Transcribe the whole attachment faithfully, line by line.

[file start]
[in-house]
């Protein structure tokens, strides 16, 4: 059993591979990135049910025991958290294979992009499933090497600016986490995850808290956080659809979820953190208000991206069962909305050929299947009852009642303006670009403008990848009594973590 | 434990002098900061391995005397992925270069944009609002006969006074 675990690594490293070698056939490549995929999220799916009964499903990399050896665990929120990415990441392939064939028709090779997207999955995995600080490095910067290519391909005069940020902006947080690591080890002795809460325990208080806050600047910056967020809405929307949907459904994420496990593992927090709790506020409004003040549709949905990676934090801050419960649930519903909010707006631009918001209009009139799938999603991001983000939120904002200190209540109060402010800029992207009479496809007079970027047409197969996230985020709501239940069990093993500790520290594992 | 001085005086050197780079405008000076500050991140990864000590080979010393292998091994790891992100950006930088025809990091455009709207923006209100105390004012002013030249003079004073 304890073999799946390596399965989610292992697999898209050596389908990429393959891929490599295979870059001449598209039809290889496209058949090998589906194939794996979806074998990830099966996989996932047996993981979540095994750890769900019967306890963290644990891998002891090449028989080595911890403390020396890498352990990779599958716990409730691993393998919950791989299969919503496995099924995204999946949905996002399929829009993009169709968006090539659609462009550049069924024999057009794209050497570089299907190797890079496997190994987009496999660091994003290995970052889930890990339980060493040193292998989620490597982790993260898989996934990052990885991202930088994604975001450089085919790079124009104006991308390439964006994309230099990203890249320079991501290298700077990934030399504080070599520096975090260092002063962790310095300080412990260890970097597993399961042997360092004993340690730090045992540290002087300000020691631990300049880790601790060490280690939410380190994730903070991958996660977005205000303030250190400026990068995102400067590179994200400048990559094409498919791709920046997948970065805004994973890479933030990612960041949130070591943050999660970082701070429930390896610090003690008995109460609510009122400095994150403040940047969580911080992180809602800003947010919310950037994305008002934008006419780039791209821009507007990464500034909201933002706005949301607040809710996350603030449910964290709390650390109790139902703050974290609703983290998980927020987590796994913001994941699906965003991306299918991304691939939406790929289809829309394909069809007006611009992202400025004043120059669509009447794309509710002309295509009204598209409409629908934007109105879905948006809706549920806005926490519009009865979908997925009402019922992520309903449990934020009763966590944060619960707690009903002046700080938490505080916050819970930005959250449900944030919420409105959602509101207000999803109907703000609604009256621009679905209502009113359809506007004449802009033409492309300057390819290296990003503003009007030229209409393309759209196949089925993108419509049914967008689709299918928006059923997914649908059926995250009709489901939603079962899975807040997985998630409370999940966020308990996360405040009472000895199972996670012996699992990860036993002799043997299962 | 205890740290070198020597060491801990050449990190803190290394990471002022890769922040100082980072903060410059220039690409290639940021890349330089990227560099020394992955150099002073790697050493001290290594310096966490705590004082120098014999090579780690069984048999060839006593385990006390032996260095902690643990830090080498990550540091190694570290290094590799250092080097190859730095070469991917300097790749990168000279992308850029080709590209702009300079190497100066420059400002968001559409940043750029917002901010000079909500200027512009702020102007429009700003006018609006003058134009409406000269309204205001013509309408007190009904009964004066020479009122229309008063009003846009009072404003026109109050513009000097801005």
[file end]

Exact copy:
[in-house]
């Protein structure tokens, strides 16, 4: 059993591979990135049910025991958290294979992009499933090497600016986490995850808290956080659809979820953190208000991206069962909305050929299947009852009642303006670009403008990848009594973590 | 434990002098900061391995005397992925270069944009609002006969006074 675990690594490293070698056939490549995929999220799916009964499903990399050896665990929120990415990441392939064939028709090779997207999955995995600080490095910067290519391909005069940020902006947080690591080890002795809460325990208080806050600047910056967020809405929307949907459904994420496990593992927090709790506020409004003040549709949905990676934090801050419960649930519903909010707006631009918001209009009139799938999603991001983000939120904002200190209540109060402010800029992207009479496809007079970027047409197969996230985020709501239940069990093993500790520290594992 | 001085005086050197780079405008000076500050991140990864000590080979010393292998091994790891992100950006930088025809990091455009709207923006209100105390004012002013030249003079004073 304890073999799946390596399965989610292992697999898209050596389908990429393959891929490599295979870059001449598209039809290889496209058949090998589906194939794996979806074998990830099966996989996932047996993981979540095994750890769900019967306890963290644990891998002891090449028989080595911890403390020396890498352990990779599958716990409730691993393998919950791989299969919503496995099924995204999946949905996002399929829009993009169709968006090539659609462009550049069924024999057009794209050497570089299907190797890079496997190994987009496999660091994003290995970052889930890990339980060493040193292998989620490597982790993260898989996934990052990885991202930088994604975001450089085919790079124009104006991308390439964006994309230099990203890249320079991501290298700077990934030399504080070599520096975090260092002063962790310095300080412990260890970097597993399961042997360092004993340690730090045992540290002087300000020691631990300049880790601790060490280690939410380190994730903070991958996660977005205000303030250190400026990068995102400067590179994200400048990559094409498919791709920046997948970065805004994973890479933030990612960041949130070591943050999660970082701070429930390896610090003690008995109460609510009122400095994150403040940047969580911080992180809602800003947010919310950037994305008002934008006419780039791209821009507007990464500034909201933002706005949301607040809710996350603030449910964290709390650390109790139902703050974290609703983290998980927020987590796994913001994941699906965003991306299918991304691939939406790929289809829309394909069809007006611009992202400025004043120059669509009447794309509710002309295509009204598209409409629908934007109105879905948006809706549920806005926490519009009865979908997925009402019922992520309903449990934020009763966590944060619960707690009903002046700080938490505080916050819970930005959250449900944030919420409105959602509101207000999803109907703000609604009256621009679905209502009113359809506007004449802009033409492309300057390819290296990003503003009007030229209409393309759209196949089925993108419509049914967008689709299918928006059923997914649908059926995250009709489901939603079962899975807040997985998630409370999940966020308990996360405040009472000895199972996670012996699992990860036993002799043997299962 | 205890740290070198020597060491801990050449990190803190290394990471002022890769922040100082980072903060410059220039690409290639940021890349330089990227560099020394992955150099002073790697050493001290290594310096966490705590004082120098014999090579780690069984048999060839006593385990006390032996260095902690643990830090080498990550540091190694570290290094590799250092080097190859730095070469991917300097790749990168000279992308850029080709590209702009300079190497100066420059400002968001559409940043750029917002901010000079909500200027512009702020102007429009700003006018609006003058134009409406000269309204205001013509309408007190009904009964004066020479009122229309008063009003846009009072404003026109109050513009000097801005």